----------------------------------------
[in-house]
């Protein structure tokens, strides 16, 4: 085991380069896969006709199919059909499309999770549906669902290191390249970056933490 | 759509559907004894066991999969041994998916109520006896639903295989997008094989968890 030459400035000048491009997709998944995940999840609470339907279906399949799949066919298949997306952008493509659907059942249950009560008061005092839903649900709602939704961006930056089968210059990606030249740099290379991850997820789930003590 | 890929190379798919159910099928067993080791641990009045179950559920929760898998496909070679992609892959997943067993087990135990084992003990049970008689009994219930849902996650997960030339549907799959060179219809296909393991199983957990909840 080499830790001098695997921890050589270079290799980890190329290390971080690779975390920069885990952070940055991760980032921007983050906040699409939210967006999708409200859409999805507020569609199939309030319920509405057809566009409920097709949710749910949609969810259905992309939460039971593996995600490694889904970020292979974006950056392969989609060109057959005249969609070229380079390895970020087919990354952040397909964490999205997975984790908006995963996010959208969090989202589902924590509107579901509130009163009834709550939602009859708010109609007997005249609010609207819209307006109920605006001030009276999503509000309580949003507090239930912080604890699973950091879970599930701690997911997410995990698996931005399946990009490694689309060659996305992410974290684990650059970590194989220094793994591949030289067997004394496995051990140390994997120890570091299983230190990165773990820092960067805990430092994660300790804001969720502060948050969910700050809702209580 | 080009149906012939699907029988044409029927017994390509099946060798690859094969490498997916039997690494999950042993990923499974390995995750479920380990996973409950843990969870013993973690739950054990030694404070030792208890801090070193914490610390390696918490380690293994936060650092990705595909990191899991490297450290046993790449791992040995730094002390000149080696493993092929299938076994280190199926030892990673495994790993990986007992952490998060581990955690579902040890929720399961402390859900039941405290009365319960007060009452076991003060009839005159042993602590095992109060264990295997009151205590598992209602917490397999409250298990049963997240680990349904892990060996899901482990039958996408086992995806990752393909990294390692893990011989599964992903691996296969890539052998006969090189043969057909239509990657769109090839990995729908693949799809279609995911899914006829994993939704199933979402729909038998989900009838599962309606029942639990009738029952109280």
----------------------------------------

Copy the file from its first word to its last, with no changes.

[in-house]
């Protein structure tokens, strides 16, 4: 085991380069896969006709199919059909499309999770549906669902290191390249970056933490 | 759509559907004894066991999969041994998916109520006896639903295989997008094989968890 030459400035000048491009997709998944995940999840609470339907279906399949799949066919298949997306952008493509659907059942249950009560008061005092839903649900709602939704961006930056089968210059990606030249740099290379991850997820789930003590 | 890929190379798919159910099928067993080791641990009045179950559920929760898998496909070679992609892959997943067993087990135990084992003990049970008689009994219930849902996650997960030339549907799959060179219809296909393991199983957990909840 080499830790001098695997921890050589270079290799980890190329290390971080690779975390920069885990952070940055991760980032921007983050906040699409939210967006999708409200859409999805507020569609199939309030319920509405057809566009409920097709949710749910949609969810259905992309939460039971593996995600490694889904970020292979974006950056392969989609060109057959005249969609070229380079390895970020087919990354952040397909964490999205997975984790908006995963996010959208969090989202589902924590509107579901509130009163009834709550939602009859708010109609007997005249609010609207819209307006109920605006001030009276999503509000309580949003507090239930912080604890699973950091879970599930701690997911997410995990698996931005399946990009490694689309060659996305992410974290684990650059970590194989220094793994591949030289067997004394496995051990140390994997120890570091299983230190990165773990820092960067805990430092994660300790804001969720502060948050969910700050809702209580 | 080009149906012939699907029988044409029927017994390509099946060798690859094969490498997916039997690494999950042993990923499974390995995750479920380990996973409950843990969870013993973690739950054990030694404070030792208890801090070193914490610390390696918490380690293994936060650092990705595909990191899991490297450290046993790449791992040995730094002390000149080696493993092929299938076994280190199926030892990673495994790993990986007992952490998060581990955690579902040890929720399961402390859900039941405290009365319960007060009452076991003060009839005159042993602590095992109060264990295997009151205590598992209602917490397999409250298990049963997240680990349904892990060996899901482990039958996408086992995806990752393909990294390692893990011989599964992903691996296969890539052998006969090189043969057909239509990657769109090839990995729908693949799809279609995911899914006829994993939704199933979402729909038998989900009838599962309606029942639990009738029952109280």